If a state lawmaker gets his way, an additional $ 9.5 million in surplus welfare funds will be transferred to a program that helps Oklahomans pay their home heating costs.
Senator Kevin Easley is calling on the Oklahoma Human Services Commission to transfer the balance of its surplus welfare money to the Low Income Home Energy Assistance Program (LIHEAP).
"With high natural gas prices and unusually cold weather driving utility bills through the roof, a lot of Oklahomans are facing a crisis situation. If we can ease that crisis by accessing all of the available surplus money at our disposal, we should do it. Every dollar makes a difference," said Senator Easley, chairman of the Senate Energy, Environmental Resources and Regulatory Services Committee.
On Tuesday, the Oklahoma Human Services Commission voted to send a portion of its surplus welfare funds - some $4 million - to LIHEAP. Even with that transfer, however, an additional $9.5 million in surplus welfare funds is still available at the Department of Human Services.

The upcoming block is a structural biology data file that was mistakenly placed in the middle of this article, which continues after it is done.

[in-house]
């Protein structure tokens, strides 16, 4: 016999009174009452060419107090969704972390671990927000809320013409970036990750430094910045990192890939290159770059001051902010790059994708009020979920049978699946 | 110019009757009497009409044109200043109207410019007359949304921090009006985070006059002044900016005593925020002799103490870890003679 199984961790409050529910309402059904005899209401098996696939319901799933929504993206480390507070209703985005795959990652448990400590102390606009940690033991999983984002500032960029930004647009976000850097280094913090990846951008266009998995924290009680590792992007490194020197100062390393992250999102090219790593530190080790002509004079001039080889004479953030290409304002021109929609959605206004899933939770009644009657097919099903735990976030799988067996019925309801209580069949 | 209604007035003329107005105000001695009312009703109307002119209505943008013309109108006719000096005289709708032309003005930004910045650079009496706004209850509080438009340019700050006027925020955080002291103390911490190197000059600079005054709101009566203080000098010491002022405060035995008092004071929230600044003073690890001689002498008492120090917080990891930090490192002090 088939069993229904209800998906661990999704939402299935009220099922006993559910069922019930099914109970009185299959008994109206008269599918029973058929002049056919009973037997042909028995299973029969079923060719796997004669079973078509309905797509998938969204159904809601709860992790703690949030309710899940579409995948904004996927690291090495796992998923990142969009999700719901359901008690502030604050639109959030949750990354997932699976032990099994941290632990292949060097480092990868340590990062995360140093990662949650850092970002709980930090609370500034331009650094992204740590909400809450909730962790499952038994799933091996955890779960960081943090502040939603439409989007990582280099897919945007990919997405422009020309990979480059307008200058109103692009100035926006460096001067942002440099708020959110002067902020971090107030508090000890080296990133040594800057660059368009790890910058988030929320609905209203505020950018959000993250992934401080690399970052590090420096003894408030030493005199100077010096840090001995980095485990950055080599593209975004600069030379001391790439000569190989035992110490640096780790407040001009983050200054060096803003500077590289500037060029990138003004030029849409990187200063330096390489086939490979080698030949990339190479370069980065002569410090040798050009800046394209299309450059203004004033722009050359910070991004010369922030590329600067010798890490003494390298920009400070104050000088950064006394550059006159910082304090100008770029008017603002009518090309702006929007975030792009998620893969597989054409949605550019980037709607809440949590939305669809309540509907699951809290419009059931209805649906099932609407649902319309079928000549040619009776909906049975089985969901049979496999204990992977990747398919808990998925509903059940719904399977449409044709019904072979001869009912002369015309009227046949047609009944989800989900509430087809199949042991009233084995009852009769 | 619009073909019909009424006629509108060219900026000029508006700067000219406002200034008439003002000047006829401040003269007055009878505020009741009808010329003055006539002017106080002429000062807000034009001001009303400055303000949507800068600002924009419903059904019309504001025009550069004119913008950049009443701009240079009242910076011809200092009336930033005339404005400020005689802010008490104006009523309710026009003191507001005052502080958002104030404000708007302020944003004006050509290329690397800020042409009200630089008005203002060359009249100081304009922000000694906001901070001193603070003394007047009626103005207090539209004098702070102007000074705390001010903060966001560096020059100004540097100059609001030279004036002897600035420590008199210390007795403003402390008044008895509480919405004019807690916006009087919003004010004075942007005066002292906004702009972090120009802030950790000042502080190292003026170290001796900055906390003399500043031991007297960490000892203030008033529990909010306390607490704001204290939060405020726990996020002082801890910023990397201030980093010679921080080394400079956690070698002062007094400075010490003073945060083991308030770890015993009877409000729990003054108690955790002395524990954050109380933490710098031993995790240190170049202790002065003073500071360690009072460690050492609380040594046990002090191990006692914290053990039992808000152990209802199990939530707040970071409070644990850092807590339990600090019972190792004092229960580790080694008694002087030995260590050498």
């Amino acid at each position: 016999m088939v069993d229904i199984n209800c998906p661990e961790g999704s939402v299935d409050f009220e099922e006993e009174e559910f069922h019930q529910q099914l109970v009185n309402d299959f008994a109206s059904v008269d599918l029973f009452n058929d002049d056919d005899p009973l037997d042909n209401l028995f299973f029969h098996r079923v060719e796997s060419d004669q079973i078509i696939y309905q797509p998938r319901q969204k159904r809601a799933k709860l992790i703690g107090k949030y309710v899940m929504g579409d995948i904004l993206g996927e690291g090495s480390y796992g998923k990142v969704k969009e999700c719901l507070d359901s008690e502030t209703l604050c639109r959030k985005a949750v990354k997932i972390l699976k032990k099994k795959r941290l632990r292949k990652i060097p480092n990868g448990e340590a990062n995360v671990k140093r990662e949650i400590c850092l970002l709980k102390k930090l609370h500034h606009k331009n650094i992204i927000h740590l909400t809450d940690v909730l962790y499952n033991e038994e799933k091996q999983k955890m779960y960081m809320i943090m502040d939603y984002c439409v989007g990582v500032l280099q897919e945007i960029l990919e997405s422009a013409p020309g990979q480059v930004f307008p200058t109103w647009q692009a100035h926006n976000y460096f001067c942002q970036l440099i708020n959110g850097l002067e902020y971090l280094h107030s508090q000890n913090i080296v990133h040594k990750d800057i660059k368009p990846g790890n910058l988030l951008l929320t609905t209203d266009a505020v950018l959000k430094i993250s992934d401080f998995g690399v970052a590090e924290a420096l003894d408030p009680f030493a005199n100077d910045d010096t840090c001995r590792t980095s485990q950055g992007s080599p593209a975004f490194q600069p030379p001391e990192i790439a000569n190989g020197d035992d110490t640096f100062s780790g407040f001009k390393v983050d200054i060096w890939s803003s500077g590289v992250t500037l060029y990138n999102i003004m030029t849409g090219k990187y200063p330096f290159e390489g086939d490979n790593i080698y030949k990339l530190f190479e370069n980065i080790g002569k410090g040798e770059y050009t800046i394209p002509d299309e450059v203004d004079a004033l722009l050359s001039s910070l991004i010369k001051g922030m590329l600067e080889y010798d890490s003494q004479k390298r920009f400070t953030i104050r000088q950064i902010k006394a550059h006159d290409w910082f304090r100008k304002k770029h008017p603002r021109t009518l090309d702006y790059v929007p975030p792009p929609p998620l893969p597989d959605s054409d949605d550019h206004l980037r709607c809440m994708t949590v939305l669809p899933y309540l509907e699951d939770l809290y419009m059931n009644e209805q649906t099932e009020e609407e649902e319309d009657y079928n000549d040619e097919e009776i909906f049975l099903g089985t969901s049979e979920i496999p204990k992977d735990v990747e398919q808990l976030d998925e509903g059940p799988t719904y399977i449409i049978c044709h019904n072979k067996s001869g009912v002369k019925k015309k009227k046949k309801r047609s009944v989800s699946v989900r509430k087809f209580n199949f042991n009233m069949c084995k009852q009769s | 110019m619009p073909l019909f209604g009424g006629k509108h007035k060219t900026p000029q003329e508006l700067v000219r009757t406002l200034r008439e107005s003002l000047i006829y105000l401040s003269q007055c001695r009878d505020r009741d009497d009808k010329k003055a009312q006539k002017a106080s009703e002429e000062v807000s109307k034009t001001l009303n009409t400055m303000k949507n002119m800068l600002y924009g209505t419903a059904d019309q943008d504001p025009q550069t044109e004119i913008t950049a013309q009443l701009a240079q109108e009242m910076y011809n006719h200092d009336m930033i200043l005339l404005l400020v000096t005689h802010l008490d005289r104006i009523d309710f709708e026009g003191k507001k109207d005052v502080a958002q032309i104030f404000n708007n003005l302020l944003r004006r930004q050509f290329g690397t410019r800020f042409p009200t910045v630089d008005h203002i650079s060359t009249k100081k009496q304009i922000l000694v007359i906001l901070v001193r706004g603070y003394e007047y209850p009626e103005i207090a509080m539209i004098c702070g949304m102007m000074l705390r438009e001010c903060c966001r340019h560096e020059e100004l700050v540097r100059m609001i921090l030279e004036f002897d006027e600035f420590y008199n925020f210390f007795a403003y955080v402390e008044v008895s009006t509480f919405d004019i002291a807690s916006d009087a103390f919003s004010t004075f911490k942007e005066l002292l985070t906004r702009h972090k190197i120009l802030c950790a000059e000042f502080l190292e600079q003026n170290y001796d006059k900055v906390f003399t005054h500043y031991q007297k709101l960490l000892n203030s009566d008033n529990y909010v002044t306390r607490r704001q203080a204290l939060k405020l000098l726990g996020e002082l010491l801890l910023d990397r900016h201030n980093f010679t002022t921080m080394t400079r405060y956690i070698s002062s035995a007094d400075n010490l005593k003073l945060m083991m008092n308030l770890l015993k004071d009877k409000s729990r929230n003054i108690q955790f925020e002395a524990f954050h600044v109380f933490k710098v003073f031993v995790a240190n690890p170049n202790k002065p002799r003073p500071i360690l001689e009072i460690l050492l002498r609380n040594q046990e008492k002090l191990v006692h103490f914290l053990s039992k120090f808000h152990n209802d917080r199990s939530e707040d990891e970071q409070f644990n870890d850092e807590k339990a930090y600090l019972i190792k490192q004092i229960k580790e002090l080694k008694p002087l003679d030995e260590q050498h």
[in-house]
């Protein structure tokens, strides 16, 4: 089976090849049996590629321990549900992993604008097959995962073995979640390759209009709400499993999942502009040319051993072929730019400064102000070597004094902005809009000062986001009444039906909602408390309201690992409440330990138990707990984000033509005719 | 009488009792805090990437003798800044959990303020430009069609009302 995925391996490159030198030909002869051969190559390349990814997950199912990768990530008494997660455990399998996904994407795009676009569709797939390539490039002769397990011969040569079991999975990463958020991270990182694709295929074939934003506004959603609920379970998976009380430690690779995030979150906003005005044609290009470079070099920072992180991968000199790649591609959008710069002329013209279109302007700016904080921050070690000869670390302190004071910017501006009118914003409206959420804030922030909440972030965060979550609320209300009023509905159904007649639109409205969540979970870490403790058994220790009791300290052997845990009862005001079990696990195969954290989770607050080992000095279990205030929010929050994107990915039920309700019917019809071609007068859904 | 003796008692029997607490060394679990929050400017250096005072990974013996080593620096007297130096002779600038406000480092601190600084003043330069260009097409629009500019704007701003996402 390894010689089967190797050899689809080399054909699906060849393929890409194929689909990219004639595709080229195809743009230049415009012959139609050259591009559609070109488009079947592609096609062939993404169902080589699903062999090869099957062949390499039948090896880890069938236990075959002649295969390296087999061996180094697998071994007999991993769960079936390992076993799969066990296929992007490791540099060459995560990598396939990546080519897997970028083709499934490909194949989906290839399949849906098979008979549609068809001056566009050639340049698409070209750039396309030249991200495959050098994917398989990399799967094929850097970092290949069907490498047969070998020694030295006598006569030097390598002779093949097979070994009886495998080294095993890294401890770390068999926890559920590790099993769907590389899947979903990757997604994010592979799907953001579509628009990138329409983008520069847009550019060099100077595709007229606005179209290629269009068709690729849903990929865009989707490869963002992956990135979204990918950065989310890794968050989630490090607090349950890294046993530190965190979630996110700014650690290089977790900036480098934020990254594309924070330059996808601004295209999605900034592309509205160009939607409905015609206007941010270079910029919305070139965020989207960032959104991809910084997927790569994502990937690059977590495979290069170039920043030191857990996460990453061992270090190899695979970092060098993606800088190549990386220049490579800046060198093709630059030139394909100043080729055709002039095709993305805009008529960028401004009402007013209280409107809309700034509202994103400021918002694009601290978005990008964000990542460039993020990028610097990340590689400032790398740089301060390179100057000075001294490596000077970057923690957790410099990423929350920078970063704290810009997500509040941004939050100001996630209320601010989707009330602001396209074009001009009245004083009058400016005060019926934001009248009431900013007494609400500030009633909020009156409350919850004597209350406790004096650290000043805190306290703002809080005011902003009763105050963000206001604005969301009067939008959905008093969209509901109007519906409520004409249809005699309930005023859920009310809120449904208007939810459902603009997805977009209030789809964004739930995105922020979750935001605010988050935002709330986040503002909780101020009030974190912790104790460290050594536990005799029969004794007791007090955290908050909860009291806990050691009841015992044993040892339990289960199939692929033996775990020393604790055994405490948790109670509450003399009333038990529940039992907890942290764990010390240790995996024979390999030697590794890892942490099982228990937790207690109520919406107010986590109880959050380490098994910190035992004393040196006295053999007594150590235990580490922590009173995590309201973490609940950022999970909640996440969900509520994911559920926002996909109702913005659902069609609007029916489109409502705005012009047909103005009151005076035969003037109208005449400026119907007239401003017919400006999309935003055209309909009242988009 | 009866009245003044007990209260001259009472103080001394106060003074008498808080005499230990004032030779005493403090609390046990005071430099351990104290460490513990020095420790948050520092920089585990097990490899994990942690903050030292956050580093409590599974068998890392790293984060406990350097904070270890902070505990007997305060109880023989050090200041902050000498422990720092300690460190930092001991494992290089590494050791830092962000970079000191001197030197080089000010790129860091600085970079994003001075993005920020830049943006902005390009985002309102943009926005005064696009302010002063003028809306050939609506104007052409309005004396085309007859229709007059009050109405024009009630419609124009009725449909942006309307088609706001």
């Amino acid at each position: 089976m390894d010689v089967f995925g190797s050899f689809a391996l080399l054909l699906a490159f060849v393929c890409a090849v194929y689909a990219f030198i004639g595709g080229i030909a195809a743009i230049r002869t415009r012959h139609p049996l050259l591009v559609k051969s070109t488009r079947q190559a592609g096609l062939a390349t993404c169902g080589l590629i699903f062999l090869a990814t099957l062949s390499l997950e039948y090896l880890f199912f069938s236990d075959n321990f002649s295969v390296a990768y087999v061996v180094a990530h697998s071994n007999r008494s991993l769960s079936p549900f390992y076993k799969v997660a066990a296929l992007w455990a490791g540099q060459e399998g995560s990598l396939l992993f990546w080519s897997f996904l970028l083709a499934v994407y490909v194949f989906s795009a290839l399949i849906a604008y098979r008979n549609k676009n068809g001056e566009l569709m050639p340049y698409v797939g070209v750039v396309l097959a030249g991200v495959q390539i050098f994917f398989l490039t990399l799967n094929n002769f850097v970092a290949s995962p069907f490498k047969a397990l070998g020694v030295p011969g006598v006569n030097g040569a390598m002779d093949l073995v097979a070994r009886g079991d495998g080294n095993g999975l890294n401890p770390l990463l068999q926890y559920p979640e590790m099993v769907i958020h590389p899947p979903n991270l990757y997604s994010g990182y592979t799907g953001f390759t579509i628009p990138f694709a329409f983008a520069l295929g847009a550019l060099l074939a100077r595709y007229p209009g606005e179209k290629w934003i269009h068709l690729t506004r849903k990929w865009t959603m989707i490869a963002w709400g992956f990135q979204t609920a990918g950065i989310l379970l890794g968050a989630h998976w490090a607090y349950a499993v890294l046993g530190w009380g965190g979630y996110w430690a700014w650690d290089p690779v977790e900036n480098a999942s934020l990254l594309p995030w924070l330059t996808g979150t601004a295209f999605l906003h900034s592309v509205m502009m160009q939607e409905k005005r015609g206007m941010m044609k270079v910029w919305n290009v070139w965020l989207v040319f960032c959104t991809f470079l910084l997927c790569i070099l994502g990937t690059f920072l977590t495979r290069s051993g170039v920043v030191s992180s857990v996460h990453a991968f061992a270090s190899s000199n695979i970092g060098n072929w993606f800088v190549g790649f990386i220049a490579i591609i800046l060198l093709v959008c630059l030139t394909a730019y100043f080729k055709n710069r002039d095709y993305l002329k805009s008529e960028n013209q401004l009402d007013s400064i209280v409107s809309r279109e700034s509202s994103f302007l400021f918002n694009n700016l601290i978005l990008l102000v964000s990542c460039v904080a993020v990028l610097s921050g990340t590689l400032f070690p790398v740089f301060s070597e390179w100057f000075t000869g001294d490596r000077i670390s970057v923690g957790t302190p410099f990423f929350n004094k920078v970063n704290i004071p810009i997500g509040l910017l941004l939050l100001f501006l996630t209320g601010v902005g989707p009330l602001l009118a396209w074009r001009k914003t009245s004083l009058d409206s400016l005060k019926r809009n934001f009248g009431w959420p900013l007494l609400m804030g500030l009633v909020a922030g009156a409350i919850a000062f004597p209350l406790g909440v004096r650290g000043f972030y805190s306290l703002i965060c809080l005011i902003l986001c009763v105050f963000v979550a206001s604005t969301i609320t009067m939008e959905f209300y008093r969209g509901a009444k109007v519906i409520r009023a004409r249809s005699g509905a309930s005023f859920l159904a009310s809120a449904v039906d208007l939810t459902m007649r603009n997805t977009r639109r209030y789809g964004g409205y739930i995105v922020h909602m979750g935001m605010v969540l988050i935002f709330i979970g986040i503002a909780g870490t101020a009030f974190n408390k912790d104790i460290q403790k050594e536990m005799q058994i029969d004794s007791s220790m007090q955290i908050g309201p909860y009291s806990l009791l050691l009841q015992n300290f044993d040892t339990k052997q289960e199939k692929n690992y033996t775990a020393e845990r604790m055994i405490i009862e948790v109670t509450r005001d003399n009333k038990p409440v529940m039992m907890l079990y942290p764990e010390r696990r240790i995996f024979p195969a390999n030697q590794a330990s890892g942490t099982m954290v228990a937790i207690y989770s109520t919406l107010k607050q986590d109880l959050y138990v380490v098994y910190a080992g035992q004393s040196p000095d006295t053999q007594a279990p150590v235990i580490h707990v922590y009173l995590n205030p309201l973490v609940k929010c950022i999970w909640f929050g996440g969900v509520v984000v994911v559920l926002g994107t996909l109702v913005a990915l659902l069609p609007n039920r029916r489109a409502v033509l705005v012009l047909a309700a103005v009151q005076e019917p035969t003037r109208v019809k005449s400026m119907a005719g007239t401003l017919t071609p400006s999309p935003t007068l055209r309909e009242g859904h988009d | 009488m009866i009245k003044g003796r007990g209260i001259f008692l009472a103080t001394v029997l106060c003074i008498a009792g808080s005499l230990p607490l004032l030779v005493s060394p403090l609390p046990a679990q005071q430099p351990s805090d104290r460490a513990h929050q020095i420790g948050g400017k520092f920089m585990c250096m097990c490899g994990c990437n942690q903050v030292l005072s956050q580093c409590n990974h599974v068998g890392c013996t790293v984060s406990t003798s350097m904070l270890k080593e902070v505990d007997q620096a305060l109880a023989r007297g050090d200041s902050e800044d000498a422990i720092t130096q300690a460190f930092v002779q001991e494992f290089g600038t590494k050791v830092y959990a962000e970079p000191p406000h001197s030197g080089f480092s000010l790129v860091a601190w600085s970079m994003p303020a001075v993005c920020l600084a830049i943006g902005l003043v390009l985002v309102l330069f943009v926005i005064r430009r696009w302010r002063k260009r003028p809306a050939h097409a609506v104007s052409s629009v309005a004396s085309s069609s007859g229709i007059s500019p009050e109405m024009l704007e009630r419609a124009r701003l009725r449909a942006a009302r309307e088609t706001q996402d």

The surplus funds accumulated over the last three fiscal years when the DHS didn't spend the entire welfare allocation that it received from the federal government.
"I don't see how we can just sit on that money in good conscience when some senior citizens and working families are having to decide whether to pay their heating bill or buy groceries. If it's possible, I think we should put every dime of that money into the home heating assistance program where it will make an immediate difference in people's lives," said Senator Easley.
Funded by the federal government and administered by the State Department of Human Services, LIHEAP helps needy Oklahomans pay their home heating and cooling bills. The state received approximately $13 million in federal funds for the program this year, but because the demand for assistance has been greater than usual, efforts have been made to supplement LIHEAP with state funding.
According to DHS officials, everyone who applied for program assistance by the mid-January deadline would receive it if the state raised an additional $12 million - something that might be possible, according to Senator Easley, if all surplus welfare funds were transferred for LIHEAP use.
"If the commission agrees to transfer the rest of the welfare funds to LIHEAP, we can come very close to meeting that goal. This won't make the big utility bills go away, but it will help thousands of Oklahoma families who are in a very tough situation," said Senator Easley.